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End Of An Era - SAS To End Use Of Land Rovers


The Special Air Service (SAS) is set to end its use of Land Rover vehicles, it has been reported.

The Daily Mail [1] reports that the Ministry Of Defence (MoD) plans to replace the Army's ageing fleet of Land Rover 4x4s with a new, yet to be determined model that will offer improved protection for its users.

The SAS have been using Land Rovers, in one form or another, for over 50 years. Aside from the black counter terrorist kit, the Land Rover is probably the piece of equipment most synonymous with the SAS. Stripped of most creature comforts to save on weight before being fitted with machine guns and loaded up with ammo, fuel and other stores, SAS Land Rovers have been used on long range reconnaissance and search and destroy operations in the deserts of Iraq and the plains of Afghanistan.

Replacing the American-made jeeps used by the Regiment during World War 2, Series I Land Rovers were used by the SAS during the Oman conflict in the late 1950s. In 1967, the SAS adopted the Series IIA 90 model, painting them a shade of pink camouflage paint, earning the vehicle the moniker of 'Pink Panthers', or 'Pinkies'. In 1985, the SAS upgraded again, this time to the Land Rover Defender 110 models. Columns of SAS 110 Land Rovers operated behind Iraqi lines in during the 1991 Gulf War and its 2003 sequel. They were a key element of Operation Trent, a 2-squadron attack by the SAS on an Al-Qaeda strong hold in Afghanistan in 2001.

SAS Land Rover 110
An SAS Desert Patrol Vehicle (DPV) Land Rover 110. Note the M2 .50 cal machine gun mounted on the vehicle. Note also the amount of stores carried. Even though the SAS switched to a more traditional desert camouflage scheme, they still affectionately refer to their 110s as 'Pinkies'.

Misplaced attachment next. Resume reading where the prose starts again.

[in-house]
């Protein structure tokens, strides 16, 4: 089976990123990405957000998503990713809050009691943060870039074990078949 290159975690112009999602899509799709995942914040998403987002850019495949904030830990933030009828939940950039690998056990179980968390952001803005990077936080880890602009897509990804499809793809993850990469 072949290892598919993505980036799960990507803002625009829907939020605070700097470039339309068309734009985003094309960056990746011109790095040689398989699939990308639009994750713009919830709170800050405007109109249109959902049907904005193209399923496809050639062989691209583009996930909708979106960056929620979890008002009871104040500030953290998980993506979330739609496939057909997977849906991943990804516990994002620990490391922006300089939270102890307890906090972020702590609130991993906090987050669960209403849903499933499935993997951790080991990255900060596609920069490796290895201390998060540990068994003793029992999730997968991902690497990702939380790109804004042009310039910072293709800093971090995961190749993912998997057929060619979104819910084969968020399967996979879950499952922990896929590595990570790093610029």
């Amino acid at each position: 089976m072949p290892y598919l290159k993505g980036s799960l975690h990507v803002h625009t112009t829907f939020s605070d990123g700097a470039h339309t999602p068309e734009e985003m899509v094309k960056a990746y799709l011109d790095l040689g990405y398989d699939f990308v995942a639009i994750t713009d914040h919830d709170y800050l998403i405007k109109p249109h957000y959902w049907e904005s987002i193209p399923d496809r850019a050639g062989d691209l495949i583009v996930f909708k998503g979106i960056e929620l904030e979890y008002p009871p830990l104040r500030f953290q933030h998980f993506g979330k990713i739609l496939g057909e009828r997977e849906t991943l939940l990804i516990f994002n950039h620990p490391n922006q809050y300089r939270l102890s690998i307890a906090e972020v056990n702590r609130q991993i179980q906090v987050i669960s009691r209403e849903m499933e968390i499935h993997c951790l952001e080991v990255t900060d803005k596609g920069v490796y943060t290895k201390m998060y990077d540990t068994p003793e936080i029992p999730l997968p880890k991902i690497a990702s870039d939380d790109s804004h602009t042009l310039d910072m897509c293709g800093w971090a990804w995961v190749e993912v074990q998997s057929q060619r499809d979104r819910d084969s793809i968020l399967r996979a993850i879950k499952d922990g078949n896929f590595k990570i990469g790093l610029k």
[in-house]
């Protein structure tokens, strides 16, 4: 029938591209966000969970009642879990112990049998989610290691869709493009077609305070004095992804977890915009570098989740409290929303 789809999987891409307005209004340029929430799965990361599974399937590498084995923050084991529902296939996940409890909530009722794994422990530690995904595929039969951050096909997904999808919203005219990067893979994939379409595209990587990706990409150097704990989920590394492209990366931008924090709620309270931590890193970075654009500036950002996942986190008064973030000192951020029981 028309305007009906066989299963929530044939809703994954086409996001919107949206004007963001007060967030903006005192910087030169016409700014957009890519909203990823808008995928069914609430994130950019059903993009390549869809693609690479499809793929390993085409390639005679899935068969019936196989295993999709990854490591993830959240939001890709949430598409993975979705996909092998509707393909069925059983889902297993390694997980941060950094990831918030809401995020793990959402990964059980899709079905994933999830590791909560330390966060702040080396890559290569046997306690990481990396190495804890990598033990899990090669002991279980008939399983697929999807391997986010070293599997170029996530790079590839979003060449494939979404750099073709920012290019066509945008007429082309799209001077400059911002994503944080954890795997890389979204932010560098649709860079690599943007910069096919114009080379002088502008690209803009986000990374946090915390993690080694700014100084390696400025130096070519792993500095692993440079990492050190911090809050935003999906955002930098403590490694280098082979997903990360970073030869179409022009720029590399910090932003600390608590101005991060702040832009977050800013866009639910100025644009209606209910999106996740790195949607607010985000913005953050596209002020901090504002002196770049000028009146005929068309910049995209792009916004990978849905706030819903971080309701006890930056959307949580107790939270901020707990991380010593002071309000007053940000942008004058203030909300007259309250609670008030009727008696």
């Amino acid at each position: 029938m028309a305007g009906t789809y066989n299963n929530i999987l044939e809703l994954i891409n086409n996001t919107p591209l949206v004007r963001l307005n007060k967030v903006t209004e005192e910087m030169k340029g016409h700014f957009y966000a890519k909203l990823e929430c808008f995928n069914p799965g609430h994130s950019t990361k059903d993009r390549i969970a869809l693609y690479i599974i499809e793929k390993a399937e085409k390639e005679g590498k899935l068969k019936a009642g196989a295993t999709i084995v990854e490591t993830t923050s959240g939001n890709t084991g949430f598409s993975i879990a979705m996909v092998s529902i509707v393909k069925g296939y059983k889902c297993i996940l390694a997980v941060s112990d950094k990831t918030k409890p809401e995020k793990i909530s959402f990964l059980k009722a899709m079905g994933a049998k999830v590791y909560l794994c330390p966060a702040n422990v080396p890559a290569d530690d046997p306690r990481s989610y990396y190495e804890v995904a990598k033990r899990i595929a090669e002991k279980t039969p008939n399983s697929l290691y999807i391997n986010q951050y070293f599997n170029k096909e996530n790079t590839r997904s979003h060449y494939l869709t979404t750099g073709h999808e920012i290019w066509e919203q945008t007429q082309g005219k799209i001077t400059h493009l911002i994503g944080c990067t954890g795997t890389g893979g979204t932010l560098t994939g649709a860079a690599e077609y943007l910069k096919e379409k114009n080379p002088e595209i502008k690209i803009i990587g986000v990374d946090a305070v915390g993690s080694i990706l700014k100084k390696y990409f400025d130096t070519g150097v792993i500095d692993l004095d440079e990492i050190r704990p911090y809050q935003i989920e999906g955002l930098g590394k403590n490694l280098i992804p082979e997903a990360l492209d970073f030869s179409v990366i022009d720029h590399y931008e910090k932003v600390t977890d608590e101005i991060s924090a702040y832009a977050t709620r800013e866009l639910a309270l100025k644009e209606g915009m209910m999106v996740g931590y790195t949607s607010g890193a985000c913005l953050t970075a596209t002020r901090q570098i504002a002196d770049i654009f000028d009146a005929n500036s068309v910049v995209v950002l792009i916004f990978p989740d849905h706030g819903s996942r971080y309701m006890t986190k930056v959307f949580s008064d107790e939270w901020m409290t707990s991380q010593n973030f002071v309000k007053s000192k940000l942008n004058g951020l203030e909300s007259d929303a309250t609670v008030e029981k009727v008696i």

Image by AlfvanBeem | used with thanks under Creative Commons CC0 1.0 Universal (CC0 1.0)

Despite having served the Regiment well for many decades, the conflict in Afghanistan did highlight some of the Land Rover's weaknesses. The lightly-armoured vehicles are extremely vulnerable to improvised explosive devices (IEDs). 3 SAS Reservists and a member of Intelligence Corps were killed when their Snatch Land Rover - a variant designed for use in Northern Ireland - was destroyed by an IED while operating Helmand Province in 2008. SAS Land Rovers also feature an open top design that, while having some advantages, offers no protection against incoming rounds.

Land Rover is preparing to end production of the Defender series of vehicles at the end of 2015. It is reported that the MoD will procure a new vehicle to replace the Land Rovers currently in use. This new vehicle is likely to be based on the design of the Husky protected support vehicle that is already in service in Afghanistan.

A British Army Husky vehicle. A vehicle based on this design may replace the Army's fleet of Land Rovers, including those used by the SAS.
Image by Cpl Si Longworth RLC ;© UK MOD / Crown Copyright 2013 | used under open government licence

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